Support of life. All these forms of meditation are in support of life. And there are, of course, many things that supports both life and meditation. Physical exercise is one, including forms of yoga (tai chi, chi gong, Breema), endurance and strength. Precepts is another, guidelines for how to live our lives. These give a preview of how it is to live from more clarity, they shows us what’s left (fears and beliefs that prevents us from living from clarity and love), and they support an easier and more stable relationship with others and ourselves. Different forms of therapies can also be very helpful in allowing our human self to align with clarity and love.

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Supported by a state vs not


I notice I am curious about this, partly because it’s not very clear to me yet.

Sometimes, shifts in perception is supported by a state. There may be a state that makes it easier to notice (what a thought may say is) all as one, all absent of any “self”, all as Spirit, all as love, meeting all as love etc.

So there is a shift in state, which invites a shift in perception, which in turn invites a shift in insight, and a shift in noticing.

When the state shifts again, perhaps into something (apparently) very ordinary again, the invitation is to keep noticing and questioning. Is it true it – the noticing, all as Spirit/love etc. – went away? Is it true this is not one, Spirit, love?

This noticing throughout changing states and experiences is in itself (sort of) a state, a state of noticing.

And it is also a shift from something that may appear extraordinary, an extraordinary state, to something very ordinary, noticing what’s already here in (and as) any state, any content of experience.

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Experiences, insights and shifts


Experiences come and go. Joy, sadness, grief, anger, bliss, temporary release of identification, strong identification and contraction, openings, periods of clarity, ease, surfacing shadow material. It all comes and goes.

From this may come insights, and these are a bit more lasting although also transient. I may notice I am what all this happens within and as. I may notice the circle eight pattern of going “up” (clarity, bliss) and “down” (shadow material, wounds). I may notice the effects of identifications and beliefs.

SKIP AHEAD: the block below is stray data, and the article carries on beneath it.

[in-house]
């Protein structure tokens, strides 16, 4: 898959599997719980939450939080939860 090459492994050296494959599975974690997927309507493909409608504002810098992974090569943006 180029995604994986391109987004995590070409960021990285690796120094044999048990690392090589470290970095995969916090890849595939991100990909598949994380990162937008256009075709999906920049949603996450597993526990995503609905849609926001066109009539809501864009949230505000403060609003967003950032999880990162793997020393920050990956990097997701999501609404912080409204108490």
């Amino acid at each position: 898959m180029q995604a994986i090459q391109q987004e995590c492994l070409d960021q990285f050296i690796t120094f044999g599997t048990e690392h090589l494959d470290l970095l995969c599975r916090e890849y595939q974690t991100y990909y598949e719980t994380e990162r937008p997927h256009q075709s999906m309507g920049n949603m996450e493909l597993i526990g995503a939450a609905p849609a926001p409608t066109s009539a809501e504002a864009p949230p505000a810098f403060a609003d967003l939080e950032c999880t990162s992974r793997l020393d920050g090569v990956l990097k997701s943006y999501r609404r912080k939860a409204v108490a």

And from this may come a shift – in perspective, noticing, identity, or identification. For instance, there may be a shift into more consistently exploring and noticing that I am what experiences happens within and as. There may be a shift into more consistently meeting what’s here in satsang.

An experience or series of experiences leads to an insight or noticing, and this in turn may lead to a shift in perspective, noticing, identity, or identification.

I see how this is also the case with “spiritual” experiences or openings.

There may be an experience of oneness, all as one. It comes into the foreground of experience, clear, undeniable. As this experience goes away, as any experience does, there may be an insight that all is one even if it’s not experienced directly. Further, there is an invitation to notice this oneness within any experience. Is it true oneness is not here?

There may be an experience of all as awareness, or all as love. Again, it’s strong, in the foreground, undeniable. As it goes away, what’s left may be an insight that all is awareness or all is love, whether it’s noticed or not. And there is an invitation to notice this too within any experience. Is it true this is not awareness? Is it true love is not here? Is it true this is not love?

There may be an experience of selflessness, of no self, and this too may be strong, clear and undeniable. And this experience too shifts and something else is here, leaving an insight of selflessness even if there appears to be a self here. And again, there is also an invitation to see what’s really here independent of any particulars of experience. Is it true there is a self here? Is it true that this, that appears as a self, really is a self?

In this way, the different facets of reality can be an experience (a visitor that comes and goes), which translates to an insight, and with an invitation for it to be noticed within any experience. The first is given, the second may or may not follow from the first, and the third may require some intention, shifts and new habitual grooves.